Kill List (2011); Sightseers (2012)
I wrote about A Field in England a couple of weeks ago. I discussed the ending. I'm going to do that a little with Kill List, and somewhat less with Sightseers.
Even more than A Field in England, Kill List cannot be written about without its surprises being laid bare. The only thing I can say about it that doesn't ruin it is that it's the single most disturbing of all the films I've looked at.
What's weird is that even though it's a film you absolutely have to see first time cold (if prepared for gore and dread in equal measure) it manages the singular feat of being more disturbing and creepy the second time around. Innocuous moments in the first viewing become the foreshadowings of terrible things on the second.
It starts like it might have been directed by Mike Leigh. Jay (Neil Maskell, one of my favourite currently working actors) is married to Shel (MyAnna Buring) and has a young son, who he clearly dotes on. Jay's marriage is under stress because he's been out of work for eight months, ostensibly for health reasons, although there's some indication that these health reasons are due to some emotional trauma that neither Jay nor Shel will admit to.
|It's time to get back on the horse.|
Jay shows him his new sniper rifle. They're hit men, business partners (Shel, herself formerly a soldier, handles the finances). Gal and Shel have got a client, a short kill list of three targets. How hard can it be?
|After the sigil.|
Someone kills rabbits and leaves parts of them on the lawn. And then the cat, leaving it trussed up in wire and hanging outside the door.
Their victims say "thank you." More and more, something pagan, something evil overshadows the two men. The librarian's porn collection contains things so awful that Jay loses his cool in a big way.
Gal: You're covered in blood.The last hit doesn't go to plan. They witness a human sacrifice. And then... There's that ending.
Jay: I'll burn 'em.
Gal: The sign of a good painter and decorator?
Gal: Clean overalls. No bodging.
Jay: Point taken.
The English countryside is contemporary, all travelodges and declined credit cards, and a Pyrex jug is a very modern dinner party faux pas, but pagan black magic waits in the corner of your eye, blacker than ever. Cultists wear masks that look like corn dollies. They accept death. They create chaos. They believe only in the present. Everything leads to this one moment, where This Season's King of Chaos and Death is crowned. Only corruption rules, and it waits patiently behind the curtains of normality.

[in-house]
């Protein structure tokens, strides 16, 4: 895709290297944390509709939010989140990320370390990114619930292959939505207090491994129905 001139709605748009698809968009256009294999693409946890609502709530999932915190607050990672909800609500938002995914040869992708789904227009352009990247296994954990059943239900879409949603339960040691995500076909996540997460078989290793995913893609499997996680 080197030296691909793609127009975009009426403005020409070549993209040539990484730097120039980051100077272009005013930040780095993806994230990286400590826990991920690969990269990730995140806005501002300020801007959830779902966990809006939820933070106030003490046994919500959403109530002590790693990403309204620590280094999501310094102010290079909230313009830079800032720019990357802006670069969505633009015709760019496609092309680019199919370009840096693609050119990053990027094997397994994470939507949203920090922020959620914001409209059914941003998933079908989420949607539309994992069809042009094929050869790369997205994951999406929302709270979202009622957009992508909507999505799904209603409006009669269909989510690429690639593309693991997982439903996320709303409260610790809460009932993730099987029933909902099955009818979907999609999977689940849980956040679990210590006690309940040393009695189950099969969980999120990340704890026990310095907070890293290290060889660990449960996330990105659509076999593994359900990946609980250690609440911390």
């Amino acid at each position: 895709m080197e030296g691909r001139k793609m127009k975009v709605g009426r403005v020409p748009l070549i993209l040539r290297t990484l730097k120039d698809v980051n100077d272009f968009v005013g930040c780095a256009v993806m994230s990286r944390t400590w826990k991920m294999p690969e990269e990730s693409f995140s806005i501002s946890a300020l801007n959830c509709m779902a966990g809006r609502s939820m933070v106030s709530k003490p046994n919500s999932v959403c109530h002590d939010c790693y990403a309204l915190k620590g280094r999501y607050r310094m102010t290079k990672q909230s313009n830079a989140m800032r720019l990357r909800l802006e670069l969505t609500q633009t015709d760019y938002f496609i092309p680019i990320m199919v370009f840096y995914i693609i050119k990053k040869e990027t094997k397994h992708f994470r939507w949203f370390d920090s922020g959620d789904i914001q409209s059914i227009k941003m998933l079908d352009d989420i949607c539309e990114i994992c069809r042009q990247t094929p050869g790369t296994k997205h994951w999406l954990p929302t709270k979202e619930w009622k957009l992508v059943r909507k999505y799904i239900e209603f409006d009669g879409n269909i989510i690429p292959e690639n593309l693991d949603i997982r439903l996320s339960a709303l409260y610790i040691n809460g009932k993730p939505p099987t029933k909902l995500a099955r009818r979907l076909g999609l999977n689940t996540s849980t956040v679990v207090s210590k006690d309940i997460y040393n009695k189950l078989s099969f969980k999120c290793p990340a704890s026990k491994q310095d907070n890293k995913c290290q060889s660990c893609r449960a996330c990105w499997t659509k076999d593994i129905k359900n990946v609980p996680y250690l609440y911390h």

Tina killed the dog a year ago, in a freak knitting accident, and hasn't been forgiven.
|This needs no words.|
[Carol comes out of the house. Tina rolls down the window.]
Tina: Bye, Mum!
Carol: You'll be back.
Tina: I will, Mum. In a week.
Chris: OK, well, we'll see you then, Carol. I'll bring her back safe, don't you worry. Ey, I understand you collect snow globes?
Carol: I don't like you.
Chris: OK. Well. See you, then.
[Chris starts the car.]
Tina: Show me the world, Chris!
Chris: I thought we'd start with Crich Tram Museum.
|In the Pencil Museum.|
|Season of the witch.|
Chris is frustrated, desperately, his anger at a world that won't go his way expressing itself in murderous rage. He seems to think the English countryside will be more civil to him.
Chris: Take the noble English Oak. Old Nobbly. That won't stab you in the back or belittle your five year plan. That tree won't steal things that belong to you and put them in another place, just to piss you off. That tree won't involve itself in low-level bullying... that means you have to leave work.But the problem is, the countryside won't show him respect. A middle class man who's writing a book about walks who doesn't want to talk to him. A man who insists they pick up the leavings of their dog (itself stolen from one of their previous victims).
But it's not the same. She doesn't understand him. In the end, death from an urge to chaos and death from a desire for order will conflict, and one will prove far more proficient. Either way, death wins.
Neither of these films is straightforwardly one thing (I think I like Sightseers better, but that's partly because Kill List is so very disturbing that I had to psych myself up to watching it a second time to write this). But they still work together. Both show a bland, banal countryside that inspires murderous thoughts. Theirs is a dark espousal of the business of death as the chaotic, inescapable sacrament of a bleak paganism.